Simply put, necking occurs when a bolt is stretched past the spring-like state and the bolt becomes longer than it originally was. In this situation, the bolt is overstretched and the material to create this length has been displaced from other areas of the bolt. Typically, bolt material is transferred from the diameter when this elongation occurs. It is not visibly apparent when the stud bolt is engaged, but this material migration can cause major problems if ignored or unnoticed. Necking decreases a part’s strength, which therefore reduces the integrity of the bolted joint as a whole. When the bolt needs to be tightened again, there will be a new stress-strain curve and the thread pitch (how closely the threads in a screw or bolt are spaced) will change, even on the threads that were not engaged during tightening. Hence, when comparing a new or properly used bolt to a bolt of the same makeup that has previously exceeded its capacity, the threads will not match.
Yield strength is another important parameter in bolt tensioning. It is defined as the tension-applied stress at which the fastener experiences a specified amount of permanent deformation. When tightening a bolt, it is crucial to remain below the yield strength up to the proof load. The proof load is typically defined as the tension applied load that the fastener must support without evidence of any deformation.
Unfortunately, it is a common misconception that simply tightening a joint is something of a cure-all for leaking connections. Of course, there is the possibility that tightening the joint will correct the issue. However, the likelihood also exists that the joint was previously overtightened and therefore has compounded problem areas, including necking issues or distorted flange faces. This brings up a key point that illustrates how essential it is to maintain accurate records of the work performed on each application. Detailed documentation saves time and resources regarding the continued maintenance and performance of any asset.
Several methods of bolt tightening are in practice currently. Bolting practices and technologies have evolved in many ways over the years. In the past, the tightness of a bolted joint relied almost entirely on the physical strength of the individual operating the manual torque wrench. As technological efforts progressed, the pneumatic impact wrench was introduced to simplify control and provide improved accuracy. Hydraulic torqueing followed, further allowing individuals to rely more heavily on the tool itself rather than personal strength. Yet another method, hydraulic tensioning, is a more recent development that can drastically reduce inaccuracies and elevate the level of safety in tightening applications.
Hydraulic nuts are a very versatile type of tool used in tensioning procedures. Installation applications for hydraulic nuts include heat exchangers (Figure 2) and reactor manway flanges (Figure 3), among others. The primary distinguishing feature of hydraulic nuts compared to other tightening tools is that the hydraulic nut remains on the application flange until the next breakout, essentially replacing the nut itself.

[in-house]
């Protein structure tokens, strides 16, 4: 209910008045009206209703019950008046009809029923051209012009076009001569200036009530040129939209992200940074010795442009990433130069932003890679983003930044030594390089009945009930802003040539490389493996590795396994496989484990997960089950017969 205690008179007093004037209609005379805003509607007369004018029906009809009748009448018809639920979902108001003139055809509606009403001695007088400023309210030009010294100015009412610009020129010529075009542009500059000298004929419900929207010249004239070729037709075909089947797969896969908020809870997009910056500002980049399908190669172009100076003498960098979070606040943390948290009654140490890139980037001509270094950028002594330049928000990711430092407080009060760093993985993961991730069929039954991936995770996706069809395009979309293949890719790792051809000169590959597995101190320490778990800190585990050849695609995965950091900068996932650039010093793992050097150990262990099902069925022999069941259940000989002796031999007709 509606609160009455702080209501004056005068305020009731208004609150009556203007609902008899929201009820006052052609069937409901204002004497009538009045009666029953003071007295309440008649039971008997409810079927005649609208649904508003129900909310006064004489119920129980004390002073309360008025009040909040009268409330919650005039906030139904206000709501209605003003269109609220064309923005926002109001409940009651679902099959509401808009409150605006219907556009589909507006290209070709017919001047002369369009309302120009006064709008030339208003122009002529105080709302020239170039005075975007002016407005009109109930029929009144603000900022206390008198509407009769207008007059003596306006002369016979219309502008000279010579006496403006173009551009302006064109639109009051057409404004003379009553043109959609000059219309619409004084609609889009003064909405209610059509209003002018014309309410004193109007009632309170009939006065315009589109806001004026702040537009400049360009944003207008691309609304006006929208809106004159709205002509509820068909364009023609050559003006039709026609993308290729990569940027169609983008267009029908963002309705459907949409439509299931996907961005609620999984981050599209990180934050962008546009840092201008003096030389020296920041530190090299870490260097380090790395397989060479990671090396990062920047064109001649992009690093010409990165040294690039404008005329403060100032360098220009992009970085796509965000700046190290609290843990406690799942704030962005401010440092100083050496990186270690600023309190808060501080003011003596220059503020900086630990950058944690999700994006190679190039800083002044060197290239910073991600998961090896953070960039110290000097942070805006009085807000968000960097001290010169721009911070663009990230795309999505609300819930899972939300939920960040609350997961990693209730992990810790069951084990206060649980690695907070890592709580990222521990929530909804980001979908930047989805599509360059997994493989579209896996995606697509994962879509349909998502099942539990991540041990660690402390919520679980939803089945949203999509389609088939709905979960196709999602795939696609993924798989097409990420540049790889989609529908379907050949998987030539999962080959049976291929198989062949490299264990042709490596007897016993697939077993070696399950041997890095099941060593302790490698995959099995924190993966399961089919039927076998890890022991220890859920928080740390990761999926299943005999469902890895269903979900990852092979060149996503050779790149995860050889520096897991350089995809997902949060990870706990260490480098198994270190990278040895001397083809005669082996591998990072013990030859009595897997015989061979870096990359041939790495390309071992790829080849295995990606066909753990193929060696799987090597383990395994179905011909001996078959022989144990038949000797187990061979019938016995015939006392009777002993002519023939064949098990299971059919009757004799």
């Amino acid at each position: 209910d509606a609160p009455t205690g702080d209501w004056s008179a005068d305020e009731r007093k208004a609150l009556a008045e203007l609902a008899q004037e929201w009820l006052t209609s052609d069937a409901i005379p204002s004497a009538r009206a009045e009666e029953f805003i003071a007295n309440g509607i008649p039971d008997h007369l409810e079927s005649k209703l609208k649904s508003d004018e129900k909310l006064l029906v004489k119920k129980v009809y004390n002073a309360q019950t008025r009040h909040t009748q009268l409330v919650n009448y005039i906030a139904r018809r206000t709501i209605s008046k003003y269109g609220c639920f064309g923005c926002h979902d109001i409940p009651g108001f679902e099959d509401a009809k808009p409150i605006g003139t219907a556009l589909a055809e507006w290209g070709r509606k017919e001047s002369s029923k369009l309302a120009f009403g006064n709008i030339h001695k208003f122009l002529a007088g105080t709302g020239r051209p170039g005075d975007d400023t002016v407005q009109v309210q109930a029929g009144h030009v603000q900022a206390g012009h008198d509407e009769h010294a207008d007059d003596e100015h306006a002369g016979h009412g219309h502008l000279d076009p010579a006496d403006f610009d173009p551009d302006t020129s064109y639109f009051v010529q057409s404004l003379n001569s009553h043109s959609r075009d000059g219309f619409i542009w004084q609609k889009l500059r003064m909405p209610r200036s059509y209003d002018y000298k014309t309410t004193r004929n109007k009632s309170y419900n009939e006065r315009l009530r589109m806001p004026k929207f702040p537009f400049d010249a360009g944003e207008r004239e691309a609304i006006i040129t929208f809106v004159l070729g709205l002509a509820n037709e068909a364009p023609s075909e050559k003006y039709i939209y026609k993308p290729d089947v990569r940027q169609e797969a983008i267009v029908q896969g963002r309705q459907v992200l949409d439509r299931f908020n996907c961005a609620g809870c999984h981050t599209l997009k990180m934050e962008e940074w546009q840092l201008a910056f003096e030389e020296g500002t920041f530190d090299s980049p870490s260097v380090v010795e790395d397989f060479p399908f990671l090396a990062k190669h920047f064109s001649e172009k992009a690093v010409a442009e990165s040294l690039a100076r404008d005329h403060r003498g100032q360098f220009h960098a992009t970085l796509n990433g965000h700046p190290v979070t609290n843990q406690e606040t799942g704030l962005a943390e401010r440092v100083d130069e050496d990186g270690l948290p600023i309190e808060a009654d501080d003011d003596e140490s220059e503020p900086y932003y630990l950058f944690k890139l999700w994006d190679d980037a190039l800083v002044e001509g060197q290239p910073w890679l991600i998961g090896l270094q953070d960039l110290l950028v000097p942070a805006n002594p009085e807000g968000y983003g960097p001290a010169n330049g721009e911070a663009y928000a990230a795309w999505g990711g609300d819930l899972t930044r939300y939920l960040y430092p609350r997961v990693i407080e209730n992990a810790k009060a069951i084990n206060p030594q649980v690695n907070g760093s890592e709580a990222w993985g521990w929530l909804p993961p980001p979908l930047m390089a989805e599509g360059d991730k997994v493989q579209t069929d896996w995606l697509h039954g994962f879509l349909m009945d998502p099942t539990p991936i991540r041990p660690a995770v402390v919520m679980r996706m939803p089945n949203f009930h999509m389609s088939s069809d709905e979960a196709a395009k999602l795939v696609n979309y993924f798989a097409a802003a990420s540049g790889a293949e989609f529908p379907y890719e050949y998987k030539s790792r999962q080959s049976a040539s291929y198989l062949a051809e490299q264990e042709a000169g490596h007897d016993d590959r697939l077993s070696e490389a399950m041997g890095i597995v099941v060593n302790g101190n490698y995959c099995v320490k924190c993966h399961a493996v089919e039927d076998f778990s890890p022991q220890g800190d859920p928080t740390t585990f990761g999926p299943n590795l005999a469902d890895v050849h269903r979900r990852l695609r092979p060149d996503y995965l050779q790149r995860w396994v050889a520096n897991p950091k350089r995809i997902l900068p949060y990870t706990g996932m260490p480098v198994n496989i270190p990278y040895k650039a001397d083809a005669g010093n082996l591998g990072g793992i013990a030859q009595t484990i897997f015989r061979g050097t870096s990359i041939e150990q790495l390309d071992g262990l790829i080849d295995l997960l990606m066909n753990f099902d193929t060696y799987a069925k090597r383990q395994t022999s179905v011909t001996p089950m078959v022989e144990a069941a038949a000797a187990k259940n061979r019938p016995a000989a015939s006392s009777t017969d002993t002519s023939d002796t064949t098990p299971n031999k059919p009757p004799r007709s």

The possibility of damaging a bolt during the tightening procedure should be taken into account, regardless of the method selected to perform the job. However, the accuracy in properly distributing the desired load varies when comparing bolt-tightening methods. For example, tools used for tensioning are designed to not cause yielding in the stud. As long as the correct calculations are taken into account and tools are used properly, it is physically impossible for stud yield to occur with tensioning. Tensioning also eliminates the risk of galling (wear due to adhesion between surfaces) during breakouts.
Each application is different, and there are various factors to consider when determining the best tightening method for individual cases. In some cases, tensioning can be the safest and most accurate method available, but there are specific requirements for its application, including stud spacing and the number of exposed threads on the length of the bolt. Stud spacing is a limiting factor for the application of tensioning because there must be enough room between studs on the flange for the tools to maneuver. Also, there must be an adequate length of exposed thread (typically 1.5 times the diameter of the thread) for the tool to adhere to, unless customizations have been applied to the tools.
When compared to other bolt tightening methods, tensioning has many advantages. Bolt tensioning uses a hydraulic jack to apply force directly to the end of the bolt. The stud bolt is “stretched” to a pre-defined limit or proof load, and the operator is then able to tighten the nuts to the flange face. Also, unlike other methods, friction is not an issue with tensioning. The hydraulic load is transferred from the tensioner to the nut by a simple turn of the nut by hand. After this maneuver, the stud bolt remains tensioned.
Despite these advantages, tensioning is not the most common method of bolt tightening applied in industry. Currently, the most common bolt-tightening method is torque tightening, or torqueing. Torqueing uses the thread helix of the turning nut to elongate the bolt. Obtaining uniform bolt loading to seal the gasket with torqueing is challenging, due to difficulties related to controlling friction. Crosstalk (elastic interactions between grouped bolts) in the flange also hinders bolt-loading uniformity when torqueing is applied.